The Shores of the Adriatic, the Austrian Side: The Küstenlande, Istria, and Dalmatia

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John Murray, 1908 - Art - 420 pages

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Page 163 - Roman remains existing are : a triumphal arch said to have been erected in honour of the Emperor Claudius II...
Page 264 - ... great campanile and the colonnade of Diocletian's palace, gradually grows more impressive in the failing light. It is distinctly asserted by Strabo that Trau, the ancient Tragurium, was founded in the fourth century BC by Greek Sicilians from Lissa. At a later date it was certainly a Roman colony. After the fall of the Western empire it was subject to the emperors of Byzantium, and for forty years or so in the ninth century to the Franks, after which Hungarians, Byzantines, Genoese, and Croats...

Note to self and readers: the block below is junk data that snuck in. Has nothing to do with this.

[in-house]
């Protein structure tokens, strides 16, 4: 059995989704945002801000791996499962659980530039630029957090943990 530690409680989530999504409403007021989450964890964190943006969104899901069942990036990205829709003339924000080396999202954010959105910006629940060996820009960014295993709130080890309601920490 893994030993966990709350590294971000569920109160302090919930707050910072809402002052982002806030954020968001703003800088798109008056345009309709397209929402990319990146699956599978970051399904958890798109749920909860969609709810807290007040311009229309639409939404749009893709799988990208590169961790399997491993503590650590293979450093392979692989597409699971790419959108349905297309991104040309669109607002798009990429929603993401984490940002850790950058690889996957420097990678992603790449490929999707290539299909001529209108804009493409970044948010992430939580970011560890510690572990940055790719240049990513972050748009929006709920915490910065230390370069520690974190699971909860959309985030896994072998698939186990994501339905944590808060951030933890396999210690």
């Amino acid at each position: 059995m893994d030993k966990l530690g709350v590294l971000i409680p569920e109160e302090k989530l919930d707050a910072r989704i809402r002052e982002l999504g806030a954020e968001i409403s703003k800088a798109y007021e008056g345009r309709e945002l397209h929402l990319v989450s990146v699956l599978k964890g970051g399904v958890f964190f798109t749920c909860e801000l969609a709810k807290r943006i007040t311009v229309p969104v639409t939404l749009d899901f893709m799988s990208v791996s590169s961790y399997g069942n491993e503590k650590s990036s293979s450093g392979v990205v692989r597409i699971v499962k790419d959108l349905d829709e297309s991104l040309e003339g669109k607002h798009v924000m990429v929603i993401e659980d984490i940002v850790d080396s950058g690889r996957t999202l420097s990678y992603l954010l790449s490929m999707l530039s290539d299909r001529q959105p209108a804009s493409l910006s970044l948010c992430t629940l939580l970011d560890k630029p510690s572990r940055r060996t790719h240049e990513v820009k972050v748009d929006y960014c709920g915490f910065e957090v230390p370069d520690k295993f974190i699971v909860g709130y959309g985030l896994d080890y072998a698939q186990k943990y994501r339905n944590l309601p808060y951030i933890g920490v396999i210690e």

Page 345 - Tomaso Paleologo despota del Peloponeso donato a Giorgio Radovanovich civi Raguseo 1452.
Page 339 - Rector himself being killed, and all the other palaces, churches, monasteries, and houses in the city, everything being overthrown, and there was much loss of life ; the havoc was increased by the huge rocks which fell from the mountains ; thus the city became a heap of stones. At the same time, a wind having arisen, misfortune was...
Page 290 - He received the tolls paid for living in the village ; and there was a kind of corvee of forced work. Moreover, he had the right to buy the houses of those who sold them, at a third less than their real value, to sell again to fresh inhabitants.
Page 399 - The dalmatica was first worn by the celebrant, but when the chasuble came into use in the Roman Catholic Church it became the vestment of the deacons. S. Symmachus conceded to S.

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